This is real winner, which I happened upon by signing up to the Pushkin Press newsletter.
Holmen brings something radically new to Nordic Noir - a period piece set in the early days of classic American Noir. Genius!
Harry Kvist is a down-at-heel former boxer in Stockholm 1932. His main source of income is repossessing bicycles from renters out of funds. The Great Depression in Stockholm is excruciatingly hard. The streets are full of tramps and madmen. Envious eyes are cast at the rise of Hitler's Nazis, who seem to herald a resurgence of the common man.
One December night Harry accepts an out-of-town commission to go and collect a debt from one Zetterburg. Harry strong-arms the guy and arranges to return the next day for the money. But Zetterburg is found dead in his flat and Harry, who is not entirely unknown to the city constabulary, is brought in for questioning. He was seen by a nosy neighbour leaving Zetterburg's building.
Fortunately, he has a potential alibi - a prostitute he passed the time with while waiting for Zetterburg to come home. He was also seen elsewhere in the city at key times, cruising the gay bars. Because Harry's not-so-secret secret is that he prefers rough sex with young men. Very rough.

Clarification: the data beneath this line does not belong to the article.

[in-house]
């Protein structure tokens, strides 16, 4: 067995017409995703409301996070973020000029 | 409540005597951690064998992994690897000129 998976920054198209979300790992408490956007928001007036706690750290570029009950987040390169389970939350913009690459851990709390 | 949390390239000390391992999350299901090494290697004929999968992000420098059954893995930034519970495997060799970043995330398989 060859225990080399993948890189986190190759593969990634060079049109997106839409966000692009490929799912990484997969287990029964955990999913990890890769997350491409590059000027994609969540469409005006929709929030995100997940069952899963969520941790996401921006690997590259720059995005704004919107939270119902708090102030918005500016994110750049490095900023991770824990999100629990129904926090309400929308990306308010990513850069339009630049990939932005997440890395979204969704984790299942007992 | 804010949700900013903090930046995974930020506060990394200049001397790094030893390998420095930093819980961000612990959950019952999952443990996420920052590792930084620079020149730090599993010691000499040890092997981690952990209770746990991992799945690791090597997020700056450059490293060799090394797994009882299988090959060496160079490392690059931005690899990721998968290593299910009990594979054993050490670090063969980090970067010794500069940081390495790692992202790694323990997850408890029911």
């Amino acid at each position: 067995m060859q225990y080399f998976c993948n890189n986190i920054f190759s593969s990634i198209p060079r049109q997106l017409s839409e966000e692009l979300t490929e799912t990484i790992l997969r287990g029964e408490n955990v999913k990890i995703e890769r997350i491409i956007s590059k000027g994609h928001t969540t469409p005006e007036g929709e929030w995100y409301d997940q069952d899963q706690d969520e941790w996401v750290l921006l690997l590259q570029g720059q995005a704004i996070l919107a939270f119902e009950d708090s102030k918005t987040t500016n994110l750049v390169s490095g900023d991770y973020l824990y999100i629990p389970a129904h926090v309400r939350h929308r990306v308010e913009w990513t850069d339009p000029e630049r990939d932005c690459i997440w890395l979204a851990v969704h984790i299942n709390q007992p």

Anyway, Harry is released and sets out to track down Sonja the bowlegged prostitute. Along the way he comes across a one-eyed Austrian who seems intent on killing him. Then he happens upon a former movie siren who also likes it a little rough.
The book is first-person, present tense, the only way to take your Noir. Holmen has a style all his own, which works brilliantly. He conjures up Stockholm with a glamorous veneer that is only paper-thin. His cast of supporting characters is set with jewels like Harry's landlord Lundin and the prissy proto-Nazi detective Olsson. And the femme fatale, the blowsy drug-addled Doris, is heartbreakingly fatal,
Clinch is the first in a trilogy of Kvist novels, apparently. Next up is Down for the Count. You can count me in!